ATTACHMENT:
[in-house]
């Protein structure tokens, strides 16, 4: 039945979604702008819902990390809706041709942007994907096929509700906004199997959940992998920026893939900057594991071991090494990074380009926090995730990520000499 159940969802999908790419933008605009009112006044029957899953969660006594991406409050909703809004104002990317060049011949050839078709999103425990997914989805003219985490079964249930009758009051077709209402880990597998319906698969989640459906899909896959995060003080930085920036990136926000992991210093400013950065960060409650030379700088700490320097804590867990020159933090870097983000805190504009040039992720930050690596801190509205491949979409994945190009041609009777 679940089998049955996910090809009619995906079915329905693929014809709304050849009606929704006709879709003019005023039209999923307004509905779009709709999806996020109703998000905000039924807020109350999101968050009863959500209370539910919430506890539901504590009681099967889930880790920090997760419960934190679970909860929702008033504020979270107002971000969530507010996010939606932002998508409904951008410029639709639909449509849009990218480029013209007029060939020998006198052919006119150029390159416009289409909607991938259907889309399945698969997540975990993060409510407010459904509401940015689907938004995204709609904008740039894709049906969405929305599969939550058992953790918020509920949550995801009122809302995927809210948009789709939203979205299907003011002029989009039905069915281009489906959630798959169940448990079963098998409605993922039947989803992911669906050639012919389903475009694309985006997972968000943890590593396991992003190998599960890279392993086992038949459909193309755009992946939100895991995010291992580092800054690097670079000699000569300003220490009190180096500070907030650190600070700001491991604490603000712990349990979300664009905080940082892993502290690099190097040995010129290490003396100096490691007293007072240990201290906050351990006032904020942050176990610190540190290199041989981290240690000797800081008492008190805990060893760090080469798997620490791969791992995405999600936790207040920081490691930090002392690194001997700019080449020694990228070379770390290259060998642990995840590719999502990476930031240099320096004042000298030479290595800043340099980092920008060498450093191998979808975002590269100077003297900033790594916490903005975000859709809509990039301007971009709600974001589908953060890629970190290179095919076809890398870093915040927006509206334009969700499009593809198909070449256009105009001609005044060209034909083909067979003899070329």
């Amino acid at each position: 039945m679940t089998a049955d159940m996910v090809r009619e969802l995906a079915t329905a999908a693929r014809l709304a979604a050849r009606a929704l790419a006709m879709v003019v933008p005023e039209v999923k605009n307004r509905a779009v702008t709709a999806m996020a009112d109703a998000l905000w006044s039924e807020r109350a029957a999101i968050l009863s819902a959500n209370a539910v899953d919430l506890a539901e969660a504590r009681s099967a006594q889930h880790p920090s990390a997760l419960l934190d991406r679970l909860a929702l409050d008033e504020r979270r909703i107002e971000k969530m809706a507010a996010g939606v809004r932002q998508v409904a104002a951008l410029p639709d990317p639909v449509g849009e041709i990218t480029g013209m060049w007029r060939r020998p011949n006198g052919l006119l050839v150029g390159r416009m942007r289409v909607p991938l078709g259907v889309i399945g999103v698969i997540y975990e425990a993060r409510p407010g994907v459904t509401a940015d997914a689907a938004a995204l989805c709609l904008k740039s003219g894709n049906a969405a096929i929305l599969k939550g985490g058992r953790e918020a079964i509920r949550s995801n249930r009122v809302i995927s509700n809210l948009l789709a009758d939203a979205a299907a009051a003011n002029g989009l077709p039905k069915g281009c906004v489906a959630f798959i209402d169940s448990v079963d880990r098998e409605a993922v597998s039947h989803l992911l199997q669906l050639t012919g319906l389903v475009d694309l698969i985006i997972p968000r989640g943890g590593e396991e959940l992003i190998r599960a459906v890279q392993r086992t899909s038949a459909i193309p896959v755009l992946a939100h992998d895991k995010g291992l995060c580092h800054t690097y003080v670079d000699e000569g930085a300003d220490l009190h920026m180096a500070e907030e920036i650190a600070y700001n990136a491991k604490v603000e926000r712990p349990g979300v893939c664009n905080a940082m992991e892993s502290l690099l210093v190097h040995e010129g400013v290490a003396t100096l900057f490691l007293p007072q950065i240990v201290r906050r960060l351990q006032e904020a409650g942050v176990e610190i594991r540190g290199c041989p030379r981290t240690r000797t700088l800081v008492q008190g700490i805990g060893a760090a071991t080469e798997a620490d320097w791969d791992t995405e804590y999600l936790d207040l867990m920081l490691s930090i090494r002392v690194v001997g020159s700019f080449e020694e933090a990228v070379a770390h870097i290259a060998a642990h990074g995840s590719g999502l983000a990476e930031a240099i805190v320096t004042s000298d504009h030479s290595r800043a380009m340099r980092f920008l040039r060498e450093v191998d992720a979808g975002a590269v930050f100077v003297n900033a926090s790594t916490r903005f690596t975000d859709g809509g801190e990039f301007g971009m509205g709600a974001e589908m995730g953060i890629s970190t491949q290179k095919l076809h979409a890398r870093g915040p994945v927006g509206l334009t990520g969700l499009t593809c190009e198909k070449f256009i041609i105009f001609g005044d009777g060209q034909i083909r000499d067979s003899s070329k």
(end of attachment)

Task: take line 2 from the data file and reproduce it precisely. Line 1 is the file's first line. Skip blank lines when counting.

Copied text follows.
């Protein structure tokens, strides 16, 4: 039945979604702008819902990390809706041709942007994907096929509700906004199997959940992998920026893939900057594991071991090494990074380009926090995730990520000499 159940969802999908790419933008605009009112006044029957899953969660006594991406409050909703809004104002990317060049011949050839078709999103425990997914989805003219985490079964249930009758009051077709209402880990597998319906698969989640459906899909896959995060003080930085920036990136926000992991210093400013950065960060409650030379700088700490320097804590867990020159933090870097983000805190504009040039992720930050690596801190509205491949979409994945190009041609009777 679940089998049955996910090809009619995906079915329905693929014809709304050849009606929704006709879709003019005023039209999923307004509905779009709709999806996020109703998000905000039924807020109350999101968050009863959500209370539910919430506890539901504590009681099967889930880790920090997760419960934190679970909860929702008033504020979270107002971000969530507010996010939606932002998508409904951008410029639709639909449509849009990218480029013209007029060939020998006198052919006119150029390159416009289409909607991938259907889309399945698969997540975990993060409510407010459904509401940015689907938004995204709609904008740039894709049906969405929305599969939550058992953790918020509920949550995801009122809302995927809210948009789709939203979205299907003011002029989009039905069915281009489906959630798959169940448990079963098998409605993922039947989803992911669906050639012919389903475009694309985006997972968000943890590593396991992003190998599960890279392993086992038949459909193309755009992946939100895991995010291992580092800054690097670079000699000569300003220490009190180096500070907030650190600070700001491991604490603000712990349990979300664009905080940082892993502290690099190097040995010129290490003396100096490691007293007072240990201290906050351990006032904020942050176990610190540190290199041989981290240690000797800081008492008190805990060893760090080469798997620490791969791992995405999600936790207040920081490691930090002392690194001997700019080449020694990228070379770390290259060998642990995840590719999502990476930031240099320096004042000298030479290595800043340099980092920008060498450093191998979808975002590269100077003297900033790594916490903005975000859709809509990039301007971009709600974001589908953060890629970190290179095919076809890398870093915040927006509206334009969700499009593809198909070449256009105009001609005044060209034909083909067979003899070329």